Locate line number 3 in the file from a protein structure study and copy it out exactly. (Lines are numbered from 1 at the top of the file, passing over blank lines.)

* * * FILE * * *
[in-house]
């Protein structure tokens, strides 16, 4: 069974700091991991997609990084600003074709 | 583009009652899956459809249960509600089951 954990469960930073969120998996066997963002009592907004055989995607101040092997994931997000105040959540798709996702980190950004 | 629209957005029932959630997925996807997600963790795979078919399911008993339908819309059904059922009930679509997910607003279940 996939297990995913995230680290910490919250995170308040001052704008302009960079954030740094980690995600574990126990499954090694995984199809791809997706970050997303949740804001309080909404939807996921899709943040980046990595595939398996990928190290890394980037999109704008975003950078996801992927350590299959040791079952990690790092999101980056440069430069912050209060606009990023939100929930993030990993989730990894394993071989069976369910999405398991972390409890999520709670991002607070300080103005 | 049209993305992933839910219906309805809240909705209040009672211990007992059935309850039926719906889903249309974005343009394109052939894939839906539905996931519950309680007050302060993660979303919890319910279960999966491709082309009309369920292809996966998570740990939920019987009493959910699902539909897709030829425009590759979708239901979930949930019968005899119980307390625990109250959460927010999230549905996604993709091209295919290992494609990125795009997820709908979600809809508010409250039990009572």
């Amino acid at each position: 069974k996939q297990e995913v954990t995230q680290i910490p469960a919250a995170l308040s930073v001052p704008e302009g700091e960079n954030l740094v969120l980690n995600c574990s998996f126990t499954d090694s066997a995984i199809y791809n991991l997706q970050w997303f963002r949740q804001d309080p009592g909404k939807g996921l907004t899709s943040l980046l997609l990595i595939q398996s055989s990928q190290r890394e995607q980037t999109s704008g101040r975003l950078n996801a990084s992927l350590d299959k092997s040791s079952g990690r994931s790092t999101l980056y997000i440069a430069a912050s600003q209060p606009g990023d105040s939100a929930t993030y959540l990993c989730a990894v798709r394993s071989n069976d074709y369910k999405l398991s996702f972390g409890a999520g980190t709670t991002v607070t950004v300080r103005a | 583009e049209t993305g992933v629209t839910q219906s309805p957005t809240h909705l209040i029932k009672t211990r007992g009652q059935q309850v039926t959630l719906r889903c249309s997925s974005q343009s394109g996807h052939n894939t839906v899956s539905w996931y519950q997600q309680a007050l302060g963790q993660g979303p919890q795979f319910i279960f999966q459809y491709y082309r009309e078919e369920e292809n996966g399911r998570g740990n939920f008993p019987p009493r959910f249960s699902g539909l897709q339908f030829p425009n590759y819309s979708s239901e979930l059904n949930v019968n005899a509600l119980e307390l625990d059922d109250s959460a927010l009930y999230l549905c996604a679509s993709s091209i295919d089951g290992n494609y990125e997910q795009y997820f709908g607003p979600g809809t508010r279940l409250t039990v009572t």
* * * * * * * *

């Amino acid at each position: 069974k996939q297990e995913v954990t995230q680290i910490p469960a919250a995170l308040s930073v001052p704008e302009g700091e960079n954030l740094v969120l980690n995600c574990s998996f126990t499954d090694s066997a995984i199809y791809n991991l997706q970050w997303f963002r949740q804001d309080p009592g909404k939807g996921l907004t899709s943040l980046l997609l990595i595939q398996s055989s990928q190290r890394e995607q980037t999109s704008g101040r975003l950078n996801a990084s992927l350590d299959k092997s040791s079952g990690r994931s790092t999101l980056y997000i440069a430069a912050s600003q209060p606009g990023d105040s939100a929930t993030y959540l990993c989730a990894v798709r394993s071989n069976d074709y369910k999405l398991s996702f972390g409890a999520g980190t709670t991002v607070t950004v300080r103005a | 583009e049209t993305g992933v629209t839910q219906s309805p957005t809240h909705l209040i029932k009672t211990r007992g009652q059935q309850v039926t959630l719906r889903c249309s997925s974005q343009s394109g996807h052939n894939t839906v899956s539905w996931y519950q997600q309680a007050l302060g963790q993660g979303p919890q795979f319910i279960f999966q459809y491709y082309r009309e078919e369920e292809n996966g399911r998570g740990n939920f008993p019987p009493r959910f249960s699902g539909l897709q339908f030829p425009n590759y819309s979708s239901e979930l059904n949930v019968n005899a509600l119980e307390l625990d059922d109250s959460a927010l009930y999230l549905c996604a679509s993709s091209i295919d089951g290992n494609y990125e997910q795009y997820f709908g607003p979600g809809t508010r279940l409250t039990v009572t």